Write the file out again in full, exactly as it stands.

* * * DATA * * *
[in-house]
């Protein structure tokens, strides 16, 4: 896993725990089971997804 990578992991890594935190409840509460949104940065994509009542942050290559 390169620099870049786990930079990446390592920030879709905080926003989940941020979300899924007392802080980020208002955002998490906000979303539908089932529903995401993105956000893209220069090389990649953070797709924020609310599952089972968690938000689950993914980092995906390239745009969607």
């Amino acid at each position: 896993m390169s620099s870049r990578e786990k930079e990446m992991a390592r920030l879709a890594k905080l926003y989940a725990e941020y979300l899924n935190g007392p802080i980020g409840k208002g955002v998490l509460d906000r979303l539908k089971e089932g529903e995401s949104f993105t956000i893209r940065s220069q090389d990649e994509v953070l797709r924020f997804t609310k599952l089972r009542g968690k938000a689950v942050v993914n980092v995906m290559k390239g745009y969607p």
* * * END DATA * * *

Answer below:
[in-house]
């Protein structure tokens, strides 16, 4: 896993725990089971997804 990578992991890594935190409840509460949104940065994509009542942050290559 390169620099870049786990930079990446390592920030879709905080926003989940941020979300899924007392802080980020208002955002998490906000979303539908089932529903995401993105956000893209220069090389990649953070797709924020609310599952089972968690938000689950993914980092995906390239745009969607």
């Amino acid at each position: 896993m390169s620099s870049r990578e786990k930079e990446m992991a390592r920030l879709a890594k905080l926003y989940a725990e941020y979300l899924n935190g007392p802080i980020g409840k208002g955002v998490l509460d906000r979303l539908k089971e089932g529903e995401s949104f993105t956000i893209r940065s220069q090389d990649e994509v953070l797709r924020f997804t609310k599952l089972r009542g968690k938000a689950v942050v993914n980092v995906m290559k390239g745009y969607p």